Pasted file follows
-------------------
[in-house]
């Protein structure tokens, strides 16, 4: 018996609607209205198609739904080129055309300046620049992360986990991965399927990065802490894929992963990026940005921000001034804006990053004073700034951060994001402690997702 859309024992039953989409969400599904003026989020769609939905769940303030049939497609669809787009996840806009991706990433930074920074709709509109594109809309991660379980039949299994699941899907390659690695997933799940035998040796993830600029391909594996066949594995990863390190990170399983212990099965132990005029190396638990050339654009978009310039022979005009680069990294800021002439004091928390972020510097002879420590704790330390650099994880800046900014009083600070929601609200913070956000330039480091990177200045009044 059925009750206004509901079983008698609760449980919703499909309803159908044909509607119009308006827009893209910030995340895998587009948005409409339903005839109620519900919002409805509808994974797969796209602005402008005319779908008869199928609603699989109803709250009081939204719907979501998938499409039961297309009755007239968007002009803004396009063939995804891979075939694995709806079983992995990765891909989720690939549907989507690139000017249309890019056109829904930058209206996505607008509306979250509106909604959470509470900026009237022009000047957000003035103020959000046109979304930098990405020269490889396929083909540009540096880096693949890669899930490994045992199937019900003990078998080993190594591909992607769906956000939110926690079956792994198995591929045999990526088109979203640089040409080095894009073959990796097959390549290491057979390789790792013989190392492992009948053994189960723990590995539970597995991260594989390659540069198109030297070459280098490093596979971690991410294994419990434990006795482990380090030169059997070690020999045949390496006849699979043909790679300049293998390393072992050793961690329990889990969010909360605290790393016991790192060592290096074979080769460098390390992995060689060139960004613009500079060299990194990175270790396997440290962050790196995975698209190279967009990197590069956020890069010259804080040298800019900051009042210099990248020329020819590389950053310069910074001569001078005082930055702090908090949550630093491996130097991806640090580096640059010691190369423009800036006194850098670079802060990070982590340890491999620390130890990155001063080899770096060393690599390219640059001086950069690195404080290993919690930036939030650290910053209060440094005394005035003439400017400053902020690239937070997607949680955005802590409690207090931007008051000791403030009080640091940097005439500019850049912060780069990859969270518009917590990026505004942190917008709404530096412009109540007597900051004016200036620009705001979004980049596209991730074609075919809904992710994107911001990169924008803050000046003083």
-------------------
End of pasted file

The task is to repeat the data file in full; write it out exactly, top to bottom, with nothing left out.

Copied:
[in-house]
């Protein structure tokens, strides 16, 4: 018996609607209205198609739904080129055309300046620049992360986990991965399927990065802490894929992963990026940005921000001034804006990053004073700034951060994001402690997702 859309024992039953989409969400599904003026989020769609939905769940303030049939497609669809787009996840806009991706990433930074920074709709509109594109809309991660379980039949299994699941899907390659690695997933799940035998040796993830600029391909594996066949594995990863390190990170399983212990099965132990005029190396638990050339654009978009310039022979005009680069990294800021002439004091928390972020510097002879420590704790330390650099994880800046900014009083600070929601609200913070956000330039480091990177200045009044 059925009750206004509901079983008698609760449980919703499909309803159908044909509607119009308006827009893209910030995340895998587009948005409409339903005839109620519900919002409805509808994974797969796209602005402008005319779908008869199928609603699989109803709250009081939204719907979501998938499409039961297309009755007239968007002009803004396009063939995804891979075939694995709806079983992995990765891909989720690939549907989507690139000017249309890019056109829904930058209206996505607008509306979250509106909604959470509470900026009237022009000047957000003035103020959000046109979304930098990405020269490889396929083909540009540096880096693949890669899930490994045992199937019900003990078998080993190594591909992607769906956000939110926690079956792994198995591929045999990526088109979203640089040409080095894009073959990796097959390549290491057979390789790792013989190392492992009948053994189960723990590995539970597995991260594989390659540069198109030297070459280098490093596979971690991410294994419990434990006795482990380090030169059997070690020999045949390496006849699979043909790679300049293998390393072992050793961690329990889990969010909360605290790393016991790192060592290096074979080769460098390390992995060689060139960004613009500079060299990194990175270790396997440290962050790196995975698209190279967009990197590069956020890069010259804080040298800019900051009042210099990248020329020819590389950053310069910074001569001078005082930055702090908090949550630093491996130097991806640090580096640059010691190369423009800036006194850098670079802060990070982590340890491999620390130890990155001063080899770096060393690599390219640059001086950069690195404080290993919690930036939030650290910053209060440094005394005035003439400017400053902020690239937070997607949680955005802590409690207090931007008051000791403030009080640091940097005439500019850049912060780069990859969270518009917590990026505004942190917008709404530096412009109540007597900051004016200036620009705001979004980049596209991730074609075919809904992710994107911001990169924008803050000046003083």